* Monitoring the status of processes that span the extended enterprise.
* Capturing and activating business rules, events, and alarms based on supply-chain and business requirements.
* Analyzing the statistical performance of various process instances to identify bottlenecks.
* Dynamically modifying process assignments and rules to achieve desired efficiencies.

The pilot eliminated the monthly barrage of phone calls and E-mails from associates requesting system changes, letting the IT staff handle requests more efficiently. The BPM system can handle complex requests that impact more than one enterprise system. In addition, the system eliminates lost requests, speeds task completion through automated task notification, and improves information-sharing and process management through real-time visibility of requests.

Based on the success of this initial system and with plans to automate many more processes, we selected BusinessManager as our corporate standard. The enterprise-model scalability makes the system suitable for both small, departmental projects and enterprisewide systems. The platform supports the Java J2EE programming standards and component reuse, letting us quickly build new solutions by leveraging previously developed components, a form of best practices. In the collaborative process-design environment, we can develop and deploy new process systems 40% faster than with our former workflow system.

TransUnion has a long-term internal initiative in place that focuses on process-quality enhancements across the company. As part of this strategic effort, we're documenting our various processes, creating process maps, and identifying areas for improvement. Because of the unwieldiness and inflexibility of our outgoing workflow package, however, we have automated only a few of these processes. As a result, we have a backlog of process-automation plans that are now being addressed.

Process-automation requests, like any other business project sent to IT, go through a normal project life cycle for discovery, design, construction, and testing before production deployment into the business unit for enhanced use. This IT life cycle includes compilation of business requirements, creation of a designed solution, construction and assembly of the solution, and quality-control testing.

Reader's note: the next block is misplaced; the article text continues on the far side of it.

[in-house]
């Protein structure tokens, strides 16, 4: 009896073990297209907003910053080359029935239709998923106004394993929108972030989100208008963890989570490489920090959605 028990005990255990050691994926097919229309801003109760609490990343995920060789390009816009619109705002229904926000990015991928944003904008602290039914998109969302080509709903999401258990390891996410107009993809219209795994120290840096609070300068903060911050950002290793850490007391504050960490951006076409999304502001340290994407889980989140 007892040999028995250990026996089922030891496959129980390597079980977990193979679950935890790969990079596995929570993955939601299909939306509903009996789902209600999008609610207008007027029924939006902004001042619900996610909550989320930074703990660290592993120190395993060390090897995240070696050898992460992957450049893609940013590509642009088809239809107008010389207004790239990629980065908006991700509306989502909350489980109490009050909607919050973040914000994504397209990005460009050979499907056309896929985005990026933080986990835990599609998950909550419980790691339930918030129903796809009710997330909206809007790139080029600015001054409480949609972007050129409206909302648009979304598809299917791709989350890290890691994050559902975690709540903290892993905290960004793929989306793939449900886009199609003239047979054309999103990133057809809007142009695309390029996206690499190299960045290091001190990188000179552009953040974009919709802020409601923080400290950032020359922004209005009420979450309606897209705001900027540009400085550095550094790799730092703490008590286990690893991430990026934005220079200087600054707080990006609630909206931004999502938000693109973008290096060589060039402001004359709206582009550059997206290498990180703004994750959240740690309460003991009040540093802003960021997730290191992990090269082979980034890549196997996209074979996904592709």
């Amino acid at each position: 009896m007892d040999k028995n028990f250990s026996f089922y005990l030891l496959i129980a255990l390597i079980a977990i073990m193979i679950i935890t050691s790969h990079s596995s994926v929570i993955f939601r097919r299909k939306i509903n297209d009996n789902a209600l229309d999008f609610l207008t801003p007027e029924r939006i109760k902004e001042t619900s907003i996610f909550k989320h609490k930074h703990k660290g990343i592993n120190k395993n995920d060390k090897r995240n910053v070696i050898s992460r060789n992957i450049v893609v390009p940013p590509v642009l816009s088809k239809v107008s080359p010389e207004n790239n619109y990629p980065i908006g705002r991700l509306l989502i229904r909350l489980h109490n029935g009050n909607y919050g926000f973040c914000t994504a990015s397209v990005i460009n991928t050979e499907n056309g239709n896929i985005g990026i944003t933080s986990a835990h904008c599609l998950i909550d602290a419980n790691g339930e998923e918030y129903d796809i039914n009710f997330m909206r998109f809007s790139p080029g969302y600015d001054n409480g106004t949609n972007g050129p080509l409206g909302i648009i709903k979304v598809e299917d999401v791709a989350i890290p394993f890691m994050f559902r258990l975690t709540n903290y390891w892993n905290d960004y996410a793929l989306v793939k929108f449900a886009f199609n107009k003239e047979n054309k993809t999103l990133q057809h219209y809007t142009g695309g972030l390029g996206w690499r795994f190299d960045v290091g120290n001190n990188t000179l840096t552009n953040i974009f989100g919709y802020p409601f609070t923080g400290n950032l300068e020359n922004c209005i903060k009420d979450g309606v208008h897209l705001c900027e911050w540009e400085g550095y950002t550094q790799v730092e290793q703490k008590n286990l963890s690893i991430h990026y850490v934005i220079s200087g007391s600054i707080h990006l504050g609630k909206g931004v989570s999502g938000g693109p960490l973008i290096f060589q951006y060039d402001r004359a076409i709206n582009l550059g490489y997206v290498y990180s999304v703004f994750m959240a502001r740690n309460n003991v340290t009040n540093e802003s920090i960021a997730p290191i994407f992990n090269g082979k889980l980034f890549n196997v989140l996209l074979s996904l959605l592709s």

Not every business task warrants a BPM solution, however. In our IT-design efforts we consider three primary qualities for the applicable selection of an automated BPM solution to best suit a specific business need:

* Are the process steps consistent and definable?
* Does the process involve handoffs to other employees, systems, or divisions?
* Is it valuable to track metrics on task status or measure execution performance?

If the answers to these questions are yes for a given process, it's a good candidate for business-process automation and management.

Having started small, our BPM efforts are quickly gaining momentum. Recognizing the considerable benefits BPM offers--from both operational and strategic standpoints--we plan to use BPM extensively across the company. In support of this effort, we're educating our managers about the efficiencies it offers.

My goal is to use BPM as a catalyst to gain process efficiencies and support corporatewide innovation. We're empowering managers to use the resources of our IT workflow-automation group to help optimize their processes both within their business unit and across the company.

The real-estate services example mentioned earlier spans multiple divisions and connects the processes of third-party information suppliers and the agencies that provide the billing and credit-history information that goes into creating a credit report, which in turn is shared with banks, credit card companies, and other businesses that contract with TransUnion for this data.

These cross-division collaborative efforts will have the added benefit of helping TransUnion identify processes that extend across business units as well as those that are repeated in various areas.

Len Lombardo is chief information officer at TransUnion.

Copyright (c) 2003 CMP Media LLC

For more on this subject, plus a "90-Day Plan" for getting familiar with Business Process Management, visit:

This article originally appeared in the February 2003 issue of Optimize, which provides 70,000 Business Technology Executives with business thought leadership and practical knowledge to bridge the gap between business strategy and execution. To subscribe: